Russian culture, Russians and the country itself interest me a lot and partly for that reason I have visited Russia several times: as a tourist, as a gymnast, as a student. My latest visit was in January 2013 when I took part to an intensive exchange program held in Saint Petersburg. Length of this exchange trip was only one week but nevertheless I learned a lot new things about Russia and Russians during that week. That inspired me to write about culture and buying behavior differences.
Our lecturer told us lots of examples about differences between Finns and Russians in business life, in consumption habits, in dressing etc. One of those cases handled luxury watch brand Rolex.
For clarification in Russia watches, mobile phones, cars, dressing, shoes etc. are huge status symbols especially in business life. Of course all the mentioned products are symbols almost in everywhere in Western countries but perhaps not so significantly as in Russia. People spend lots of money and take even bank loans so that they are able get all the things which makes them to look successful and wealthy human beings. It’s not unusual that person who earns about 1500 euro per month takes 5000 euro loan just because (s)he just has to get the newest and the most expensive mobile phone, bike or TV. Cheap, normal or average product would be totally OK in Finland but in Russia it must be the luxurious one. In Finland we are usually given the possibility to pay in parts if we are making expensive purchases. In Russia they have this same possibility but it’s offered not only for expensive but also for inexpensive purchases too. And rates in Russia are much higher than in Finland – 12-13 %. Russians seems not to be afraid of consuming!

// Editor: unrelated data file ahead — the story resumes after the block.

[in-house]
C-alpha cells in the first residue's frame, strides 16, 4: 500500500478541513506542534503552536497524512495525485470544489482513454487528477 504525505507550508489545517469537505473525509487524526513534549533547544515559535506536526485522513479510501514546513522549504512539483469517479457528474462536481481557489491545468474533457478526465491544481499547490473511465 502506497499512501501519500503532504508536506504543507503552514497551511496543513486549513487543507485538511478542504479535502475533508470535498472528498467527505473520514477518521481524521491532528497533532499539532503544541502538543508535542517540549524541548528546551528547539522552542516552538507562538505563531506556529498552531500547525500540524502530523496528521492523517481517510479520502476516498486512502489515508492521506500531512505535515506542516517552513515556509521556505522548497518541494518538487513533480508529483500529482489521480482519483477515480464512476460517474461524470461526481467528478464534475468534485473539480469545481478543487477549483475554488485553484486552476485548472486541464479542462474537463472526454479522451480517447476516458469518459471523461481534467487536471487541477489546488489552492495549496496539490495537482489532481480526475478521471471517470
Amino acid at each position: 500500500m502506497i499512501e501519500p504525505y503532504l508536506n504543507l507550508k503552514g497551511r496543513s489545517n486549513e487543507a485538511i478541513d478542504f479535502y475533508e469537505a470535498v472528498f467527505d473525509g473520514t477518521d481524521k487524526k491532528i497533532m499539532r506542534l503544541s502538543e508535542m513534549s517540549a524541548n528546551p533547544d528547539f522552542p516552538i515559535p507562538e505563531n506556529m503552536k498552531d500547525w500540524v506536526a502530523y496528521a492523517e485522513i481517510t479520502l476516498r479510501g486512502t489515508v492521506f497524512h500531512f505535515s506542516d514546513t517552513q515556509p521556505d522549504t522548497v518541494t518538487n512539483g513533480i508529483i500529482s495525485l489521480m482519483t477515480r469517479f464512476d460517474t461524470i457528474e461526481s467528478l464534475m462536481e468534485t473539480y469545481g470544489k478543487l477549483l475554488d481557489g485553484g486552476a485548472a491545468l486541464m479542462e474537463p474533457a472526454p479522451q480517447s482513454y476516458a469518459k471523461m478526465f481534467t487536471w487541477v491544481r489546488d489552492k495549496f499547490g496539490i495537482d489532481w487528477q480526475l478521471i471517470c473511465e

Back to Rolex. Its basic idea of getting customers hooked is very simple: If one is willing to buy one expensive watch he or she will be willing to buy another better and more expensive one! Naturally the money can become a problem but in Russia they have solved or reduced the monetary problems by offering compensation. Practically it goes like this: If your very first Rolex has cost 5000 euro you will receive 2000 euro compensation if you wish to buy 7000 euro Rolex. I don’t know for sure but I doubt that this wouldn’t be possible in Finland…
In Russia modesty is not a virtue in contrast to Finland. If Russian has money (s)he is not afraid to show it and it is not considered as a bad thing or boasting as it would be in Finland. On the other hand you are not allowed to show if you don’t have currency, you just need to act like you have! Offering food and drinks and cigarettes is a normal habit in Russia. Whereas in Finland the restaurant check is very usually divided and everyone in the company pays exactly only that amount what (s)he has spent. In Russia this would never happen. Waiters don’t even understand the question “Could we have separate bills?”
Could we learn some nice habits from Russians? How about providing after-work drinks to your friends on next Friday evening? I’m in!
Laurén, Anna-Lena. Hulluja nuo venäläiset. Teos Helsinki, 2008.